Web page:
We had a late lunch outdoors (a lovely fresh white sea fish steamed with carrots and onions). Then I dragged them in to a beautiful late 19C book shop with high shelves, a book-lined balcony, a stained glass window half-way up the stairs and a café up above. If I lived in Montevideo, this would be my HQ.
Also at my request we popped into the Torres Garcia museum next door in a tall old townhouse, five or six narrow floors high. Joaquin Torres Garcia is Uruguay’s most famous Modernist artist. The early work on display (like Adam & Eve) shows the influence of Cezanne, Picasso and Gauguin. He lived in Paris, Barcelona and New York. Other roots seem to be Klee (searching for a symbolic universal picture language) and native South American Indian art (flat hieroglyphic planes). He was clearly both a restless experimenter and a relentless theorist. Note to self: pick up a book about him on my return.
We then headed off to El Observador newspaper in a quiet, more industrial quarter, beautifully designed offices in black and white, stylish. I had a look around the newsroom, then got roped into an interview despite my Duolinguo Spanish. That’s when I got to say “Lo siento, no hablo Espagnol” on air. We talked about the future of TV and media with a similarly stylish young journalist with blue glasses (Dame Edna Everage-style but dialed down and cool).
Off for a siesta listening to Kind of Blue (= perfect siesta length, finishing on flamenco vibe) then over to Estudio 9 where Damian and I were doing a two-hander evangelising transmedia. The venue was a black-curtained studio, subtly lit in the beautifully lit and decorated former dance hall. We had fun doing it, it seemed to go down very well.
From the studio we headed out for a suitably late a l’Espagnol supper in a former market with various folk from the British Council Uruguay office. In the corner of the open-to-the-air market (a bit like Spitalfields market) was an enclosed space with windows housing a tango school. Tonight was tango night so I got a chance to watch some regular couples at work. I liked their ambition. When I eventually got back to my 8th floor room I realised what I was looking down on was the corrugated iron roof of the mercado. So I fell asleep in Montevideo listening to the sounds of tango from below.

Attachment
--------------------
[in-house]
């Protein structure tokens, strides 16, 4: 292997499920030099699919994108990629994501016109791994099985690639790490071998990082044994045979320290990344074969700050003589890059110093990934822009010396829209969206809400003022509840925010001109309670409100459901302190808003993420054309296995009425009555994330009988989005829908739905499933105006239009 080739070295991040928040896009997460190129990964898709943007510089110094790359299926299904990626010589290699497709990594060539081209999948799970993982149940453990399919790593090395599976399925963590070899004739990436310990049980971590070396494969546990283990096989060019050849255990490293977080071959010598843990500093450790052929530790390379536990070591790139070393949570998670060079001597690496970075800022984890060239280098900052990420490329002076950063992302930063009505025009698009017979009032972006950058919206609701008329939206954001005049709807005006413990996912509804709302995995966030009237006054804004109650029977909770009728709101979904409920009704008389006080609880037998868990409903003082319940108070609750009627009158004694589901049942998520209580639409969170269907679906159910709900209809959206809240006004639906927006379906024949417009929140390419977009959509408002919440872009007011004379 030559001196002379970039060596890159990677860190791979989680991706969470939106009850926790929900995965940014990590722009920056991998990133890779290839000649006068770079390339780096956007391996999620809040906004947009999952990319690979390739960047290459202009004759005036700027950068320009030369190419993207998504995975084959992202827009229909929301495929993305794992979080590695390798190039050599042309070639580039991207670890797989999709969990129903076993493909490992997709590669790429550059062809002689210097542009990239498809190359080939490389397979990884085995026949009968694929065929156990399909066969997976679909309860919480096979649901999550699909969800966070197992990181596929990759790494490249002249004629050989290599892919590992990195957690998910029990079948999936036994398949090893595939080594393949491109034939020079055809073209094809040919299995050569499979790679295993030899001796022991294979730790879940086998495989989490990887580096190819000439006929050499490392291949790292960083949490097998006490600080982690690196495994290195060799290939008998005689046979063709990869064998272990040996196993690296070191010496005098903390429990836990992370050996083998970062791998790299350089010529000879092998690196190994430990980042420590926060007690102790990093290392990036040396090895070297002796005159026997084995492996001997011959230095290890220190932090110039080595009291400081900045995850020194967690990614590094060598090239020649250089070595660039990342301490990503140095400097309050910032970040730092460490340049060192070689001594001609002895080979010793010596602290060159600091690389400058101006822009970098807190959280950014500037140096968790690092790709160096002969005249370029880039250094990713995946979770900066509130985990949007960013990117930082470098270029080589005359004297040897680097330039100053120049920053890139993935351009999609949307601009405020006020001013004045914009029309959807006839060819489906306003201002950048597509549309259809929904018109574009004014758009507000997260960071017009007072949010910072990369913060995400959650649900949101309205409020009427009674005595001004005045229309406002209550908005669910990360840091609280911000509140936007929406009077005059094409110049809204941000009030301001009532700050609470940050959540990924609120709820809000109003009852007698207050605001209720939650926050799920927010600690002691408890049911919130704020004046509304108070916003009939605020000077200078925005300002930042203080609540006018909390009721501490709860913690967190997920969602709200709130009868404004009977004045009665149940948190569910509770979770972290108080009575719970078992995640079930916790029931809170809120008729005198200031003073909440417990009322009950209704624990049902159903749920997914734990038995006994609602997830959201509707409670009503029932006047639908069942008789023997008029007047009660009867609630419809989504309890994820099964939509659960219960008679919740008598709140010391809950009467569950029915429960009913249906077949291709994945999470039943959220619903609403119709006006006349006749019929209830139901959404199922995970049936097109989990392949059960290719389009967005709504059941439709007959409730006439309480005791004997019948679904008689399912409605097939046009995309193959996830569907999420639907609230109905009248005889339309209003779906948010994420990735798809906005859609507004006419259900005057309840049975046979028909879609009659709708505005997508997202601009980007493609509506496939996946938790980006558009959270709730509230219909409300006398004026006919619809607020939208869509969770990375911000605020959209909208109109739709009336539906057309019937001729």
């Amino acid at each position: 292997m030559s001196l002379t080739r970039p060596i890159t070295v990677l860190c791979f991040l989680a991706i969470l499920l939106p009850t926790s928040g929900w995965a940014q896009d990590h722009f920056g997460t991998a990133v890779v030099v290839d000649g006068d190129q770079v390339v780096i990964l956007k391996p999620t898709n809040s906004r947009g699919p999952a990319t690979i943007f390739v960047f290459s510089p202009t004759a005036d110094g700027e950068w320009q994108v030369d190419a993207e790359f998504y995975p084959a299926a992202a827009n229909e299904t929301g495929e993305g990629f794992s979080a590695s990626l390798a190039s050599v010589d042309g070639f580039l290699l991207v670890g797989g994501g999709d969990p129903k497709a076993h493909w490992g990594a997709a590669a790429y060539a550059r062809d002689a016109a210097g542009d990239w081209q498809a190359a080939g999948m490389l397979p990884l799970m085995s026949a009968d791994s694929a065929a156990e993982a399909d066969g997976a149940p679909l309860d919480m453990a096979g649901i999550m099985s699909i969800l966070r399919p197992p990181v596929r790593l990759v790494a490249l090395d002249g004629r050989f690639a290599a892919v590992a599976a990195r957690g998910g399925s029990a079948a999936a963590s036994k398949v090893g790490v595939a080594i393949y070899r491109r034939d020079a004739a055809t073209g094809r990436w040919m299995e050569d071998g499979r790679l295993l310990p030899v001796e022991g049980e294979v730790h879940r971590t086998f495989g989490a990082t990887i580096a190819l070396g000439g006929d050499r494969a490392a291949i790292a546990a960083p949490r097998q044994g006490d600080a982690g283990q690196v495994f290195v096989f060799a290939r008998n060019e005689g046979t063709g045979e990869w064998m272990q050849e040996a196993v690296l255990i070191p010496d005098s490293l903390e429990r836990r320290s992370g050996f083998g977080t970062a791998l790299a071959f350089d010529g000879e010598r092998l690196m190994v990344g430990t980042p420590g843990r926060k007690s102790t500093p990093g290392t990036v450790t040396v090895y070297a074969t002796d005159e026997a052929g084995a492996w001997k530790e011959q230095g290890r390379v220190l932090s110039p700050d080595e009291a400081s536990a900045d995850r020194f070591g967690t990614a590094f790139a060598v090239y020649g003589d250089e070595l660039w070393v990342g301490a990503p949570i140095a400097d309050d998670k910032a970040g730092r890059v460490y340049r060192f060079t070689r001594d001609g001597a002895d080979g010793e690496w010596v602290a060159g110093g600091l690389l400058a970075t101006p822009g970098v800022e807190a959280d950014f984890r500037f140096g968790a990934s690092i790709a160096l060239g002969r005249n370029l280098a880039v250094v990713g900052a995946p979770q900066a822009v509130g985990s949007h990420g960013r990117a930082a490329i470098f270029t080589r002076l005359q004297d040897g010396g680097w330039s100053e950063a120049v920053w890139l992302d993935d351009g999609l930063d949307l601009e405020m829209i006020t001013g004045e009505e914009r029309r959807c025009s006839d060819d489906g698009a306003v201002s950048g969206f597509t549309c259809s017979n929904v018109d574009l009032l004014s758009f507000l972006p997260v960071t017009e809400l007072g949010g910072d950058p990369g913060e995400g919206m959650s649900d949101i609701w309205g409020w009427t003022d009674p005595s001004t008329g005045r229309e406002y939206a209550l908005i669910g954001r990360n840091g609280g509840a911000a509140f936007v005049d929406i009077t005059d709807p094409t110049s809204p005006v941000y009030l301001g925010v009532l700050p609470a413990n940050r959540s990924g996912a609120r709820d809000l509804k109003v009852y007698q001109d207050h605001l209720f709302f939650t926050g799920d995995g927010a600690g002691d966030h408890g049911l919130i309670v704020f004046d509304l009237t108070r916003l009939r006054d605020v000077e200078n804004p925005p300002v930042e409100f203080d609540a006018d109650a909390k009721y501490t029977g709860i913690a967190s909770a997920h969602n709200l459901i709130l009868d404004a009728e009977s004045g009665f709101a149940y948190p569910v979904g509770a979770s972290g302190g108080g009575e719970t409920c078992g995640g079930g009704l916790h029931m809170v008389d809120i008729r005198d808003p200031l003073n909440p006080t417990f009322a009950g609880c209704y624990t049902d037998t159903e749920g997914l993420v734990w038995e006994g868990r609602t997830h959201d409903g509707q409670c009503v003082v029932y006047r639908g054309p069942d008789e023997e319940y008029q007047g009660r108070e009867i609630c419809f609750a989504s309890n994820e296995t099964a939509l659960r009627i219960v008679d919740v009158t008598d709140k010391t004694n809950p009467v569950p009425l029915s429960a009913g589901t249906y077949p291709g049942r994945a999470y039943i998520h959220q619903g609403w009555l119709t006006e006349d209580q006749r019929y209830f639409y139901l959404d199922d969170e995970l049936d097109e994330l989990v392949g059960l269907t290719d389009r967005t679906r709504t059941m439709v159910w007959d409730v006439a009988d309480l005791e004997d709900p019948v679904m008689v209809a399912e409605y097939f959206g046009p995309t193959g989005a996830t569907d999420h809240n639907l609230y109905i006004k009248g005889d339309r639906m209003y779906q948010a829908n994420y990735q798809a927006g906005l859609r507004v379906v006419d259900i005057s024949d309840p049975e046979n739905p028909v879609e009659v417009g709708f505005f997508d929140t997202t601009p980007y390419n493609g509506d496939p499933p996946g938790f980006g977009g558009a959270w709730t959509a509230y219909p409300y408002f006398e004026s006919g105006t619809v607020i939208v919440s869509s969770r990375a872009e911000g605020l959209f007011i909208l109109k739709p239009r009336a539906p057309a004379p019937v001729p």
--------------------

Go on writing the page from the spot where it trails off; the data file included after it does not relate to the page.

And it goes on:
Started the day by putting in an application for tickets for the Rugby World Cup in England & Wales next year. Have seen occasional signs of Argentine rugby during my stay – a pitch here, a newspaper report there.
Made a bright and early tourist start across the sleepy Sunday morning city in the direction of the gallery of 20th Century Latin-American art, Malba. The BA at the end stands for Buenos Aires (Museo de Arte Latinoamericano de Buenos Aires).
It was a 45 minute walk, back to the area where TV Publica lives. As I went past the law courts, motorcyclists of all shapes and sizes were gathering. About an hour later I saw them parading down Avenue Presidente Figueroa Alcorta making as much noise as possible, even the little Vespa at the back.
I checked out the embassy quarter as the gallery didn’t open til noon, too enthusiastic for my own good, need to get myself on Latino time. The embassy area could easily have been in Paris, tranquil streets with 19th Century European style residencies. Some lovely trees, some interesting architecture (including a modernist building with metal oval door and oval windows), no-one around in the light drizzle.
Once I got into Malba I made a bee-line for the permanent collection of 20th Century art, the collecting of Argentine businessman Eduardo Constantini, offered to the city as a permanent and public home for his significant collection. The city’s artist community backed him to the hilt, persuading the municipal authorities to grant him land on which to construct a purpose-built home for the artworks.
My visit centred on the stand-out exhibit, Frida Kahlo’s Autorretrato con Chango y Loro (Self-portrait with Monkey and Parrot) (1942) of which more here. Worth the price of admission and the 6,900 mile trip alone. Other highlights included Antonio Berni’s Manifestacion (1934), a great example of politically committed painting from Argentina and The Dressmaker (1935) by Amelia Pelaez of Cuba, really original drawing.
I walked back to Plaza San Martin a different way, enjoying the Sunday afternoon calm. The streets were mainly populated by young people and young couples.
After a bit of writing and feet resting in the comfortable, old-school hotel room, I taxied across to Palermo Soho, a bar and shop district on the other side of town, for the day’s meal. Highlight of that: tortilla. I wonder whether this Soho is named after New York’s SoHo, London’s or neither? A coffee and read to round off, then back to base ready for an early start on the journey to Uruguay. It’s not every day you get to visit a country beginning with U. Right up there with the day we walked across the bridge from Zimbabwe to Zambia, a double Z bonanza.
It’s been a good while since I’ve been on a plane with propellors. This one was quite magical. It flew low (i.e. in clear sight of the ground) out over the River Plate / Rio de la Plata, a rich muddy brown colour, as extensive as a sea, Uruguay visible only as a thin strip in the distance on the other side; along the muddy water (which of course is silvery or argentine in the sunlight) into the enormous delta region; and on over water-level land bisected by the meanders of the river (Rio Parana) and divided by myriad channels, very little sign of habitation or human presence.